There was a white streak of paint drawn upon a brown canvas. Like a painter careless with his brush, a scattering of dark Laurel greens and light Celadon yellows provided the variety of colour needed in this otherwise bleak landscape.
Along the plains the train rumbled on, chugging huge billowing clouds into the air as it drew down the track, painting the brown earth with a white line that cut through the scene.
There was no point in looking out the window – every cactus and every shrub was the same, and the mountains in the distance offered no variety in shape, size or feature. The rocks zoomed by far too fast to be captured by the naked eye, which was unfortunate as only the rocks managed to distinguish themselves in their differences.
The futility of it all didn't stop Applejack from watching anyway.
A small wooden ledge by the window provided the platform upon which Applejack rested her legs, one of which propped up her chin as she sat deep in thought, watching the scenery blur and mix with the things running through her head.
The steady, rhythmic grinding of the train’s wheels upon the tracks drowned out the stereotypically mellow music that was being piped in through a speaker in the ceiling.
Her eye flicked to the side.
Sitting across from her, silently, in the private train compartment that they shared was Rarity, who lay reclined, demurely, on her bed, four legs folded neatly underneath her as she looked back at Applejack with a faint smile.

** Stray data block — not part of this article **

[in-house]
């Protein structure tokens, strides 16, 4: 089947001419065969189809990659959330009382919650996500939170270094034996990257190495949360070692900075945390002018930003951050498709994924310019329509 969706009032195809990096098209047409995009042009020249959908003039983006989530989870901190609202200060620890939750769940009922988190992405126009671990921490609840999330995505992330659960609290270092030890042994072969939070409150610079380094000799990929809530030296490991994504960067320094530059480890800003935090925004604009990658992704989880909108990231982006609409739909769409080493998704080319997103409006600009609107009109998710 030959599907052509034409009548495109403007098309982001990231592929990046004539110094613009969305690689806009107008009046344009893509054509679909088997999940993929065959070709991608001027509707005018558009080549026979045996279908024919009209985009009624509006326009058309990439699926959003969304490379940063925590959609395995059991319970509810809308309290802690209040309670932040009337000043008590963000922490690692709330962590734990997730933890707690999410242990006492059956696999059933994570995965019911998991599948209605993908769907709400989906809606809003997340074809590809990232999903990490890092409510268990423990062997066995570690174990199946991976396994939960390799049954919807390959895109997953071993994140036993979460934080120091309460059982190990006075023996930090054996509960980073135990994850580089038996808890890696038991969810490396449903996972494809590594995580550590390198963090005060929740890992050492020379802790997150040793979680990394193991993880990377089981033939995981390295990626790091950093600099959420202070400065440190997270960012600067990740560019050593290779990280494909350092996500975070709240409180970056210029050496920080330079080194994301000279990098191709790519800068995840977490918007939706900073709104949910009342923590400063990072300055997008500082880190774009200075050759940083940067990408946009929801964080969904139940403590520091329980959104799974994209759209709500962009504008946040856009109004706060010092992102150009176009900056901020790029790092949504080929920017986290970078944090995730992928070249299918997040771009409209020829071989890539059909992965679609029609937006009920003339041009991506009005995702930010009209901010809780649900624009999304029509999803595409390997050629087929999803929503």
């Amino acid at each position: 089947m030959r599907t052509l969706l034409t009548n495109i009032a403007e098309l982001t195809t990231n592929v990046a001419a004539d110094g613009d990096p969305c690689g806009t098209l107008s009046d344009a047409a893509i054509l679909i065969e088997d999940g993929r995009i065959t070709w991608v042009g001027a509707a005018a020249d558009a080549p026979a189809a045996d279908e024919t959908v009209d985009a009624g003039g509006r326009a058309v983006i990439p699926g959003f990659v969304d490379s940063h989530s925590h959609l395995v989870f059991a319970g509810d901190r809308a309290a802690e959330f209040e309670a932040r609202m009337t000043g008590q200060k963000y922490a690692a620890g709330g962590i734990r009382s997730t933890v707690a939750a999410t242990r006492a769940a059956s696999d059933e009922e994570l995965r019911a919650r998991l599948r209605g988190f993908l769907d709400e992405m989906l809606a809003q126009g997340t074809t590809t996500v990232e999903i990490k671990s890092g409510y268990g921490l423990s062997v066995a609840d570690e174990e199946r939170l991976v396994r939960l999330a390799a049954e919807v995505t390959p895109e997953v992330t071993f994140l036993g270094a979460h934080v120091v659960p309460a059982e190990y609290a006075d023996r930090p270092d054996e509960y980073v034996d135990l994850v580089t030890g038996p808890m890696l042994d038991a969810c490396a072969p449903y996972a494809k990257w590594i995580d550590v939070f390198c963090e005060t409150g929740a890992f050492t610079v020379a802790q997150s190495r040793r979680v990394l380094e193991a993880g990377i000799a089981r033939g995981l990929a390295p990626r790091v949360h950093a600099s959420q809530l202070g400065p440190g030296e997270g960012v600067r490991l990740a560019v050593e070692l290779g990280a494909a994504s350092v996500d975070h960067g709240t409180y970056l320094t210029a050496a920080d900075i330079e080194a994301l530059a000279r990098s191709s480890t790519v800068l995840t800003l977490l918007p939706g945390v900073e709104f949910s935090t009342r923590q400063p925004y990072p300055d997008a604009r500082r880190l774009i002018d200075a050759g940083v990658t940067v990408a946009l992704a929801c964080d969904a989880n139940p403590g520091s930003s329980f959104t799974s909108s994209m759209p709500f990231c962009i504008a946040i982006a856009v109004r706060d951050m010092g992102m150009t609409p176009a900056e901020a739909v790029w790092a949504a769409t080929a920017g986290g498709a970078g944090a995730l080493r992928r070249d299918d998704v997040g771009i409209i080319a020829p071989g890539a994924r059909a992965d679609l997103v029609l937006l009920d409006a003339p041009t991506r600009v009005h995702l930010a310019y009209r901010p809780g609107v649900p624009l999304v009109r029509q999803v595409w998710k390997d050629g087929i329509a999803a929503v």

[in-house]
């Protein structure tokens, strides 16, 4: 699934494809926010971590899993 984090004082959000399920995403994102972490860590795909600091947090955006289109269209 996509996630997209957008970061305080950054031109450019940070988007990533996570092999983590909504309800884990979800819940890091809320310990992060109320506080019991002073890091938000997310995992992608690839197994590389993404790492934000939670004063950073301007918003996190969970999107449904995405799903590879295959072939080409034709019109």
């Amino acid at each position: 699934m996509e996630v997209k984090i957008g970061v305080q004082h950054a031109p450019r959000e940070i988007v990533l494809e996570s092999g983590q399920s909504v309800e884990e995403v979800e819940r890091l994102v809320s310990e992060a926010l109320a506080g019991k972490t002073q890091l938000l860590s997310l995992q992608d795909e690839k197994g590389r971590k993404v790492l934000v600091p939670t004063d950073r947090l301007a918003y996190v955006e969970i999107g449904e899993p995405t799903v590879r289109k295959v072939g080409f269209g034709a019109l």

She sat there with a regal exuberance, glowing with spirit and vigour. Her naturally glossy coat shined more than usual, and even in the darkness of the car did she glow like a beacon in the middle of the ocean at night.
Applejack looked down for a moment, her mind suddenly racing, before returning to the window.
It wasn't dark in the car due to any lack of light outside. It was late afternoon and the evening sun was pounding in from the distance. Boxes, trunks and carrying cases of all shapes and sizes littered the compartment, stacked up against the windows opposite of Applejack and blocking the passage of light.
Applejack subconsciously nudged her own tiny set of saddlebags – the only thing in the entire car that she had brought – with a stray leg just to make sure it was still there and not lost among the forest.
Her gaze found itself falling upon Rarity once again.
She was still looking back with that strangely blissful smile.
Ever since the train had departed from Ponyville a good three quarters of an hour ago, she had not made a single noise; had not said a single word. She hadn't coughed or grumbled or commented on the state of the place. She had not fidgeted or struggled or flailed. The very most she did was ask a passing train attendant for a refreshment.
And Applejack found herself burdened by Rarity's compliant behaviour.
She cleared her throat.
"Y- yes?" Rarity responded almost instantly. She was definitely waiting for the opportunity to finally be able to speak, which was some rather odd behaviour from the one who was usually first in line to hand out an opinion.